Bruno Dumont • Director
by Fabien Lemercier
- CANNES 2016: French filmmaker Bruno Dumont deciphers his incredible and extraordinary arthouse comedy Slack Bay, which had its premiere in competition at Cannes
Accompanied by his actors Juliette Binoche, Valeria Bruni Tedeschi, Fabrice Luchini, Jean-Luc Vincent, Brandon Lavieville and Raph, French filmmaker Bruno Dumont explained to the international press why he threw himself into the extraordinary Slack Bay [+see also:
Q&A: Bruno Dumont
film profile], which was presented in competition at the 69th Cannes Film Festival, in a madcap and corrosive tragicomedy.
Did you want to tell a story of madmen?
Bruno Dumont: Yes, a story of madmen, but with a love story, a detective story, a cruel story and marvellous story woven in. I wanted to mix colours and make a colourful film.
And this surprising shift in your filmmaking towards comic power?
Comedy is a degree of drama. If you push the bounds of drama just a little you end up in comedy. I was astonished to discover that comedy is not a lesser art in film. It requires even more care in the framing as it makes everything bigger. And for the first time, I really played with the sound effects to accentuate perception.
When you broached the issue of animal instinct in your other films, the result was rather disturbing. Is the same violence more acceptable in comedy form?
It’s an evolution. For a long time, I wanted to get out of drama, which is isolating. Here, I opened a valve, but there is drama in comedy. Now, I know how to join violence and an about-turn better, and I’m surprised to see just how much this about-turn takes the edge off the violence. Cannibalism, for example, is acceptable because it’s funny. You can broach serious things with comedy. At any rate, we’re all mixed in, saints and swine, morons and geniuses, and I film to get to the heart of that.
What about the police investigation, the resolution to which is unveiled immediately?
In this film, it’s a peripheral element, but it’s a good driving force. It moves the story forward, allows the camera to move around and capture everyone. It’s nothing completely new for me, in Humanité, there was an investigation with a strange policeman. It’s above all a good way of representing a quest in a simple way that’s down to earth.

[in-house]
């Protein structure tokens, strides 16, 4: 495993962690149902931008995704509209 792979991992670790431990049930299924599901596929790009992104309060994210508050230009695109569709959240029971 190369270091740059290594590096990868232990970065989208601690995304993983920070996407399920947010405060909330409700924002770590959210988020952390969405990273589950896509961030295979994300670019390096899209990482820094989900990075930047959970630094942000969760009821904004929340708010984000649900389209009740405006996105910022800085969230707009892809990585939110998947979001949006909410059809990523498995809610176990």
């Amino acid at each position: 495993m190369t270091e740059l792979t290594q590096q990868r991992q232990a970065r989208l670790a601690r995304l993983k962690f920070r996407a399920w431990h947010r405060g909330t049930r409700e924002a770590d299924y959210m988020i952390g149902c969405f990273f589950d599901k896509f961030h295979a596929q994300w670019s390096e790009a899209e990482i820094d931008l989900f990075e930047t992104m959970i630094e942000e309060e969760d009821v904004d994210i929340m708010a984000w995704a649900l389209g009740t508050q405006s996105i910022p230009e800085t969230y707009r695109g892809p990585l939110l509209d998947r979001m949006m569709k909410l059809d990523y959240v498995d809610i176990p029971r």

Back in the day, you only used amateur actors. Here we have French stars playing the rich characters and amateur actors playing the poor characters. Was this a theoretical choice?
Yes, as comedy is very schematic. They are are caricatures. In this film, it’s not about sociology, but philosophy based around the notion of man as he is. But as the characters are very colourful, I needed comedy artists, actors. They’re real artists, and for me, it was an extraordinary experience, even though it was very difficult. But I only direct, actors are the ones who make the magic happen.
You shoot all your films in Northern France and Slack Bay is reminiscent of the style of carnivals in the region.
True, it’s a tradition of the North, and I researched these masks, this grotesqueness, these costumes with their big heads, this tradition of dressing up. But under the mask, under the show, there’s something more refined, something social: it’s like a purge as it does you good to laugh. Then, there are the landscapes of the North. I wanted to film the violence of things and the simplicity of the landscape, whilst not forgetting that the grotesque is also involved in linking together the actors and the settings.
At times the frames and images remind you of a painting
You have to acknowledge painting as you make films and even if they’re influenced by pictures, film is about movement. For me, the worst thing would be to paint a nice picture, but you nonetheless need a picture in your head. What inspired me was photography from the early 20th century. The difficulty is combining that with the digital to tell a story about the past in the present, as the film also needed to be contemporary. I leant hard on the digital aspect to make the film ultra realistic, notably with close-ups of the actors. I thought about the viewer and how to bring them into the credibility of the story. At any rate, you can’t film what is eternal. I was inspired by the costume and traditions of the time to tackle other subjects, which is what I always do. Quite simply, before I had a telescope, now I have a microscope.
(Translated from French)